NASA Inspector General Calls Artemis Lunar Program Costs ‘Unsustainable’ – Parabolic Arc

A close-up view of the Artemis I Space Launch System rocket inside High Bay 3 of the Vehicle Assembly Building at NASA’s Kennedy Space Center in Florida on September 20, 2021. The 10 levels of working platforms have been retracted around the rocket as part of the umbilical release and retraction test. (Credit: NASA/Frank Michaux)

by Douglas Messier
Chief Editor

Earlier this week, NASA Inspector General Paul K. Martin presented the House Space and Aeronautics Subcommittee with the results of his office’s latest analysis of the old effort. space agency’s decade-long effort to return astronauts to the moon, otherwise known as the Artemis program. The results were mind-boggling, depressing and not at all surprising.

We’ll start with the eye popping, which came in the form of a series of numbers:

  • $53 billion: amount NASA will spend between fiscal years 2021 and 2025
  • $93 billion: amount NASA will have spent since fiscal year 2012 (when work on Artemis began in earnest) and fiscal year 2025
  • $25 billion: amount that NASA excluded from budget estimates through fiscal year 2025 for work beyond the Artemis III mission
  • $4.1 billion: cost to launch each Space Launch System (SLS) and Orion spacecraft in the first four missions
  • Hundreds of billions of dollars: Likely amount NASA will spend on the crewed Artemis and Mars missions over the next two decades.

“Our detailed review of the Artemis program contracts revealed that its costs were unsustainable. Given our estimate of a cost per launch of the SLS/Orion system of $4.1 billion for at least the first four Artemis missions, NASA needs to accelerate its efforts to identify ways to make its Artemis-related programs more affordable,” Martin said in his writing. testimony. “Otherwise, relying on such an expensive single-use heavy rocket system will, in our view, impede, if not derail, NASA’s ability to sustain its long-term human exploration goals of the Moon and Mars. In addition, the Agency has seen significant growth in the costs of mobile launchers, spacesuits and, to a lesser extent, the Gateway.”

Another unsurprising discovery is that Artemis’ ever-shifting timeline is likely to slip even further to the right. NASA plans to launch SLS and Orion on the Artemis I uncrewed mission to the moon by this summer. However, the IG said there would likely be a two-year gap until the next flight with astronauts on board.

“With Artemis II, NASA faces additional schedule delays – until at least mid-2024 – due to the second mission’s reuse of Orion components from Artemis I. Finally, given the time required to develop and fully test the HLS and NASA’s next-generation spacesuits needed for lunar exploration, the date for a crewed lunar landing will likely slip to 2026 at the earliest,” Martin said.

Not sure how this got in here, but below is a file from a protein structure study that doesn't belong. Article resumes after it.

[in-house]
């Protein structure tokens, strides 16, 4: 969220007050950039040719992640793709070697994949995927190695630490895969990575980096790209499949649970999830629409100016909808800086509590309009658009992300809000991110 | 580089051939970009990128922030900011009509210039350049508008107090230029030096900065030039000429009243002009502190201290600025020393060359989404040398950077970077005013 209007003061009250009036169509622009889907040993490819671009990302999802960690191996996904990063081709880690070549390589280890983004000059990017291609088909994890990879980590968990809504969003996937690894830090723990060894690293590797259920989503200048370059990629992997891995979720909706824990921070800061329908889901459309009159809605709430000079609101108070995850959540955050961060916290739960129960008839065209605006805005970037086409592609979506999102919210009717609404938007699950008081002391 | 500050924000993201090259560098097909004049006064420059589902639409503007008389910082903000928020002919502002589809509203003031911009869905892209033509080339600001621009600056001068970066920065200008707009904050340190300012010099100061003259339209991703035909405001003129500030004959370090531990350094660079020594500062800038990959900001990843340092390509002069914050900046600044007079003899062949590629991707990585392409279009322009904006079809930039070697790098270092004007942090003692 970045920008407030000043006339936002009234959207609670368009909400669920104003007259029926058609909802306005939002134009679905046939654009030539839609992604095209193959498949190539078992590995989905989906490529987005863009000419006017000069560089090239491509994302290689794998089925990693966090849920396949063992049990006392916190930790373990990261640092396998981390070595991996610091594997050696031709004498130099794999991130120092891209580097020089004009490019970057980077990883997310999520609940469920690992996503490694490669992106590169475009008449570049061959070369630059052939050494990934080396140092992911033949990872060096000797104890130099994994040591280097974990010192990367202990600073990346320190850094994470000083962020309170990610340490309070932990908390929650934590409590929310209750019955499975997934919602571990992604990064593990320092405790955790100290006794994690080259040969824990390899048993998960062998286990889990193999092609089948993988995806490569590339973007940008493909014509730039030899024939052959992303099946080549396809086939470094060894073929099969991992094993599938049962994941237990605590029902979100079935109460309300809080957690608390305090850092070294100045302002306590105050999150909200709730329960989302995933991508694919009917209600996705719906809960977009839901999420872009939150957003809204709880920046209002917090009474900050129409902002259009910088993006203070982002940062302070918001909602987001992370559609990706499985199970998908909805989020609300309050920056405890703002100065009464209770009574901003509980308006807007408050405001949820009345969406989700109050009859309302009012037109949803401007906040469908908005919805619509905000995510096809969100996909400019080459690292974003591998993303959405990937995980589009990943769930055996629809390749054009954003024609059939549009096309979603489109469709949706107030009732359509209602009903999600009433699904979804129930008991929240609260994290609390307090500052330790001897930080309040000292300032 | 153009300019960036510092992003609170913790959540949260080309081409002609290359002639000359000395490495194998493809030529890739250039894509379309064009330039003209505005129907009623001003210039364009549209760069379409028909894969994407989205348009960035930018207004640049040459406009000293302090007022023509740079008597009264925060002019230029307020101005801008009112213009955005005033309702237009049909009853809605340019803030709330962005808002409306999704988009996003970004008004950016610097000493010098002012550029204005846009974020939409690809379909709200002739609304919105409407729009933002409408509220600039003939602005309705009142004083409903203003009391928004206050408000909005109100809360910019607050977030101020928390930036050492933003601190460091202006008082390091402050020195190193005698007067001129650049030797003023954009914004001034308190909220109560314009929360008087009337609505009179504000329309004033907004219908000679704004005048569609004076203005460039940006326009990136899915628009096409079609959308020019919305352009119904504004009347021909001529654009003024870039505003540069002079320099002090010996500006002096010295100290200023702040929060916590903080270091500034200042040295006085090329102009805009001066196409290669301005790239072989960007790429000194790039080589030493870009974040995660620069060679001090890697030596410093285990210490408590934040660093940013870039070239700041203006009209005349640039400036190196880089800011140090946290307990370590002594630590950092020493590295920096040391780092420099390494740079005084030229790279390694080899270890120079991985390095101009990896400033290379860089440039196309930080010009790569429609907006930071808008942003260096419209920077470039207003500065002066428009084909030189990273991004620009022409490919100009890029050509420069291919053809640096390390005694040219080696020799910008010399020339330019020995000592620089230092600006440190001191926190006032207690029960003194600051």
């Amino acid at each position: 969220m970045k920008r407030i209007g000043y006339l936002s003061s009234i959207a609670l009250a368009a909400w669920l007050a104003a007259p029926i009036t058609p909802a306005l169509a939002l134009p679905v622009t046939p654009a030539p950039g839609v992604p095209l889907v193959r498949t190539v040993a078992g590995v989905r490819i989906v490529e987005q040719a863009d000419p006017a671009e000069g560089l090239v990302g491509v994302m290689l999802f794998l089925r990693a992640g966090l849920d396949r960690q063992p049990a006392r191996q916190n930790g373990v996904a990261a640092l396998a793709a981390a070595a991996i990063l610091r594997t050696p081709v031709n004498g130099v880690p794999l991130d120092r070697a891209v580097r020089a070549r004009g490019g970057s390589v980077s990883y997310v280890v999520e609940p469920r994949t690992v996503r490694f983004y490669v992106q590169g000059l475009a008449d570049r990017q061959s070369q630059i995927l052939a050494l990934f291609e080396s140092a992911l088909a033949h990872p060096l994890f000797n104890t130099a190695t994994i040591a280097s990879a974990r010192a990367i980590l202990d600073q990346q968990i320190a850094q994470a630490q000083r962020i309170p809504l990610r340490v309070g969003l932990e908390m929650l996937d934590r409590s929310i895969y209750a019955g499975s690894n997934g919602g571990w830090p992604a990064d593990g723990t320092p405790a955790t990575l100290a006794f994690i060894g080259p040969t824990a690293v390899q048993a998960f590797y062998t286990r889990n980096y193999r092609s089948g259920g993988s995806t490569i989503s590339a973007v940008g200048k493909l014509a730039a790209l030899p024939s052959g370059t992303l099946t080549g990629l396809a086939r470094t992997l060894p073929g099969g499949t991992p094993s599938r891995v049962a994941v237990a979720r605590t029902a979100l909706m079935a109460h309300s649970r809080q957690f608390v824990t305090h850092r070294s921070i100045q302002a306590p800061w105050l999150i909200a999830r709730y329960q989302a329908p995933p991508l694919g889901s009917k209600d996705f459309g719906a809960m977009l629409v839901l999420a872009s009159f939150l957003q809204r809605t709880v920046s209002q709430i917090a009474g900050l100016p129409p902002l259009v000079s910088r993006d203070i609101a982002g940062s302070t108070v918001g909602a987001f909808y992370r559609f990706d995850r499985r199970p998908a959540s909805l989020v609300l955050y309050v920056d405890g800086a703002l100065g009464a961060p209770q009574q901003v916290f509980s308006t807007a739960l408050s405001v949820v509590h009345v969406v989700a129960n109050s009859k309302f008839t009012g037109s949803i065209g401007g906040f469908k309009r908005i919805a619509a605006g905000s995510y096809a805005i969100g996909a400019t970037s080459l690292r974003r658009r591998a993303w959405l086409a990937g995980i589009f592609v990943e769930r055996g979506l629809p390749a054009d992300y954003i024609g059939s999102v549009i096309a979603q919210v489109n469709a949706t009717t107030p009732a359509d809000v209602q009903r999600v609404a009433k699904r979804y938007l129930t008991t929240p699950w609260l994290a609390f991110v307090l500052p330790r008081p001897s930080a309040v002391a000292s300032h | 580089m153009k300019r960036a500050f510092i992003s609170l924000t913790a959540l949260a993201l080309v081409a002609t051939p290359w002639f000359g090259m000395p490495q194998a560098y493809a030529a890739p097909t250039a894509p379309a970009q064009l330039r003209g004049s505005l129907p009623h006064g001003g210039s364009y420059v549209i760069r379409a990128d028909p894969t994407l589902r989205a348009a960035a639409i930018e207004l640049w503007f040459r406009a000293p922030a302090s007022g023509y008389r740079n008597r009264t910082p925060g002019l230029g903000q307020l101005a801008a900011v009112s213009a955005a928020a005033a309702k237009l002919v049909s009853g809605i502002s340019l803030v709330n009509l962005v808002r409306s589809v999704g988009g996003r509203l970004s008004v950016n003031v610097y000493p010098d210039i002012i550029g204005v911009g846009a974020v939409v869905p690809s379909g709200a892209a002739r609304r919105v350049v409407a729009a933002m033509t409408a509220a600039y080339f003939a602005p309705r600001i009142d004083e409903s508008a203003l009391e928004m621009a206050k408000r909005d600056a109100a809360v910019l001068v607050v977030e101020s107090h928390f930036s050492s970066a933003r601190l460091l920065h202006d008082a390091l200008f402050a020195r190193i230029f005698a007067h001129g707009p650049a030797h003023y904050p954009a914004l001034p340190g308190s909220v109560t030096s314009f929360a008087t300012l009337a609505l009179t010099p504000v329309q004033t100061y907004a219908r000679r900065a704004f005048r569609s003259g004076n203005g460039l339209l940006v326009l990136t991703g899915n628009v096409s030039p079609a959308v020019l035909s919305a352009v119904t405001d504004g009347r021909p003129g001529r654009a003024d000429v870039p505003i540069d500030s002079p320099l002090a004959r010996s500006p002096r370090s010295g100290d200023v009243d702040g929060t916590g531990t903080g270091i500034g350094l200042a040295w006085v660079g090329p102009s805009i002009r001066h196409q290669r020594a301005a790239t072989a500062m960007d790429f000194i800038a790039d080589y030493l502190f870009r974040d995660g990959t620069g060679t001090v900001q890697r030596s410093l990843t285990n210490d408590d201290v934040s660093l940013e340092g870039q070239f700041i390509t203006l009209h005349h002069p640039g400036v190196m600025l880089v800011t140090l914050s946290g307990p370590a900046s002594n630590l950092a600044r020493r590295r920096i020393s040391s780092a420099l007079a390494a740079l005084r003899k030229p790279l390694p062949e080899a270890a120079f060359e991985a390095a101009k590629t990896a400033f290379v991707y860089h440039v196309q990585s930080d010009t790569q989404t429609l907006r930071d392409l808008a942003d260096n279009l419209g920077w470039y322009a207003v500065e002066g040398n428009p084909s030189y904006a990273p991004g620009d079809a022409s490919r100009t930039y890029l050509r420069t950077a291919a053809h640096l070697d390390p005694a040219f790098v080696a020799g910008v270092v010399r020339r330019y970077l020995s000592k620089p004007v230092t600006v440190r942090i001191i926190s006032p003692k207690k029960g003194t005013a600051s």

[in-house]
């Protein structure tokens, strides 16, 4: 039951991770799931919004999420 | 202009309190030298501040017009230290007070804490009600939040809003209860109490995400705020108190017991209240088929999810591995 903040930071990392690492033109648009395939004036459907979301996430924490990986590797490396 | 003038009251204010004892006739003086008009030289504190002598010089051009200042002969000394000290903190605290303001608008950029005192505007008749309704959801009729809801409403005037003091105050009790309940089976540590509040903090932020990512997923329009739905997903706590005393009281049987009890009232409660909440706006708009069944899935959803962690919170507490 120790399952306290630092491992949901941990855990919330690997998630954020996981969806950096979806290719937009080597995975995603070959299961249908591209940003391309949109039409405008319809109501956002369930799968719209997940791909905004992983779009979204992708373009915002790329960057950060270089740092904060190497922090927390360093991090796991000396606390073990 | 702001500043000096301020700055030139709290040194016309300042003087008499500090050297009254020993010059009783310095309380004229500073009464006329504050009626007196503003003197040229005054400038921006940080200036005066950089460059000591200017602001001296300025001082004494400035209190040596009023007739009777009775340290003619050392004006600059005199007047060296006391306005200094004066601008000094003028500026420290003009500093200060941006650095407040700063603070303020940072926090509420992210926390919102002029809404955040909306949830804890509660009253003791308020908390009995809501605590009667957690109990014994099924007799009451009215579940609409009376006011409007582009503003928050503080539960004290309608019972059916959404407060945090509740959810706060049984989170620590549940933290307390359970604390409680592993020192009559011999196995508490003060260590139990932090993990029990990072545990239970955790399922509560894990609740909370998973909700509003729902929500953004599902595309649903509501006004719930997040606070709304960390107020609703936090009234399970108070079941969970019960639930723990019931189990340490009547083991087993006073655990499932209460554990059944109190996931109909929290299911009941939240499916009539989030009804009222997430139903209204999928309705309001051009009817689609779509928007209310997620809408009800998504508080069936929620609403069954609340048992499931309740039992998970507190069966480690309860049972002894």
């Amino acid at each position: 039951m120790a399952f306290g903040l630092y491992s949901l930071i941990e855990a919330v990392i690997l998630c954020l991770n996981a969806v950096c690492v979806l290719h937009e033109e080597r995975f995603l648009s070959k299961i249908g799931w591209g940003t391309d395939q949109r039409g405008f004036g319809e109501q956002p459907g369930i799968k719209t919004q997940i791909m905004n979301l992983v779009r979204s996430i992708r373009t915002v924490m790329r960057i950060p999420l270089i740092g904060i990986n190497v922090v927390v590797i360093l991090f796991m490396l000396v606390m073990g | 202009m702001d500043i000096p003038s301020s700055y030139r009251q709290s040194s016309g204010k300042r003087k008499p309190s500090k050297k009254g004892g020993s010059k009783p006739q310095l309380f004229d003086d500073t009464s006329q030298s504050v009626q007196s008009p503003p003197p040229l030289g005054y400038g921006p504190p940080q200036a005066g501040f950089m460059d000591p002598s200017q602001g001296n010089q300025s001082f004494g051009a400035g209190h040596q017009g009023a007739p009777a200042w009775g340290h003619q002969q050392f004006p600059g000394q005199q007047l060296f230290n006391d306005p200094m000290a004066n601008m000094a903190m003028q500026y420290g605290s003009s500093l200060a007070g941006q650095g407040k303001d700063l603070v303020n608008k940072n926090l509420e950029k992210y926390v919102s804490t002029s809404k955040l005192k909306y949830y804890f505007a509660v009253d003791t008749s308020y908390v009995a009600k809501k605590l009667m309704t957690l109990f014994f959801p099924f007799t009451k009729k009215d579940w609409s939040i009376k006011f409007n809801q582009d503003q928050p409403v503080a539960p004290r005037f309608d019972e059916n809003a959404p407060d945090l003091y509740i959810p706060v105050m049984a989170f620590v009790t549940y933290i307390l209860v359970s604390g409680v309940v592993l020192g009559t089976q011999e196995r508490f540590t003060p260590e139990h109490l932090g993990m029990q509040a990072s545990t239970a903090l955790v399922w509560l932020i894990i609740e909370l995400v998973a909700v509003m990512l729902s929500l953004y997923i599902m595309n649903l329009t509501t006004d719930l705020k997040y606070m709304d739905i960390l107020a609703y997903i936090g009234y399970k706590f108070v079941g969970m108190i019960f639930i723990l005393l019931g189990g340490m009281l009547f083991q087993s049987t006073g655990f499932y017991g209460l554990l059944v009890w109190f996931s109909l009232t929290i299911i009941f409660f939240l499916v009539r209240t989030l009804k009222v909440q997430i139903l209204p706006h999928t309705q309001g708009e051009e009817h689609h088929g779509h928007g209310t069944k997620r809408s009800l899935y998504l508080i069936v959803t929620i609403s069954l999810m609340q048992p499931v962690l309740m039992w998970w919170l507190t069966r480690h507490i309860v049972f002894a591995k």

The return of American astronauts to the Moon would thus take place at least a year or more beyond NASA’s current plan to land them on the surface in 2025.

“The Artemis program lacks transparency. In particular, NASA does not have a complete and accurate estimate of all the costs related to the Artemis program. Since NASA has not defined Artemis as a formal program as part of the Agency’s spaceflight program and project management requirements, an estimate of full life cycle costs at the scale of Artemis is not required. Instead, NASA’s disparate programs and projects individually submit budget estimates through their divisions and directorates to the Office of the Chief Financial Officer,” the IG said.

Nothing in Martin’s testimony was new. NASAS IG and the Government Accountability Office have come to similar conclusions in a series of reports dating back many years.

Martin suggested that NASA encourage more competition and move away from cost-plus contracts where companies can charge more as the program progresses to fixed-price contracts where they must deliver for the amount specified. in the contract. The space agency used fixed-price contracts on the Commercial Crew and Commercial Cargo programs.

“With emerging capabilities provided by business partners, the Agency may have future options that can help control costs to achieve its exploration goals,” Martin said in his testimony.

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